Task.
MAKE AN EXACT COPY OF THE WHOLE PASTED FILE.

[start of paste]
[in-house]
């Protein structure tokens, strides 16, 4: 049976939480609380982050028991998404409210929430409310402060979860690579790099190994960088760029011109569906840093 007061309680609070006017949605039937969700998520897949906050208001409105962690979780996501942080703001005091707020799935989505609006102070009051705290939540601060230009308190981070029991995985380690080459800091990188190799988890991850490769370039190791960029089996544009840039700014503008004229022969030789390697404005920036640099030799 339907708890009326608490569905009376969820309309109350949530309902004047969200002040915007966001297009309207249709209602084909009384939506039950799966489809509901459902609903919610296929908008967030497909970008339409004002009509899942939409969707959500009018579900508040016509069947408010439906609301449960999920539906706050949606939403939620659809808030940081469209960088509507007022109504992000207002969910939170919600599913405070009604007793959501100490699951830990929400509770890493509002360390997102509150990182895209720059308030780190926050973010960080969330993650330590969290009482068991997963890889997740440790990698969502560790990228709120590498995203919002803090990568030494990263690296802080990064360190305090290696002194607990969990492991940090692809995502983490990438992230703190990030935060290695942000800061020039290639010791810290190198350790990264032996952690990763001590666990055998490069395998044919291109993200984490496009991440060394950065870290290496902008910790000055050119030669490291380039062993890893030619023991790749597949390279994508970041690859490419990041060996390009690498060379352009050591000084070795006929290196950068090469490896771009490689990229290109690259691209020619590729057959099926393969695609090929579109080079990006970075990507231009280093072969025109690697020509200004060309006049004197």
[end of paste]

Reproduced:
[in-house]
């Protein structure tokens, strides 16, 4: 049976939480609380982050028991998404409210929430409310402060979860690579790099190994960088760029011109569906840093 007061309680609070006017949605039937969700998520897949906050208001409105962690979780996501942080703001005091707020799935989505609006102070009051705290939540601060230009308190981070029991995985380690080459800091990188190799988890991850490769370039190791960029089996544009840039700014503008004229022969030789390697404005920036640099030799 339907708890009326608490569905009376969820309309109350949530309902004047969200002040915007966001297009309207249709209602084909009384939506039950799966489809509901459902609903919610296929908008967030497909970008339409004002009509899942939409969707959500009018579900508040016509069947408010439906609301449960999920539906706050949606939403939620659809808030940081469209960088509507007022109504992000207002969910939170919600599913405070009604007793959501100490699951830990929400509770890493509002360390997102509150990182895209720059308030780190926050973010960080969330993650330590969290009482068991997963890889997740440790990698969502560790990228709120590498995203919002803090990568030494990263690296802080990064360190305090290696002194607990969990492991940090692809995502983490990438992230703190990030935060290695942000800061020039290639010791810290190198350790990264032996952690990763001590666990055998490069395998044919291109993200984490496009991440060394950065870290290496902008910790000055050119030669490291380039062993890893030619023991790749597949390279994508970041690859490419990041060996390009690498060379352009050591000084070795006929290196950068090469490896771009490689990229290109690259691209020619590729057959099926393969695609090929579109080079990006970075990507231009280093072969025109690697020509200004060309006049004197």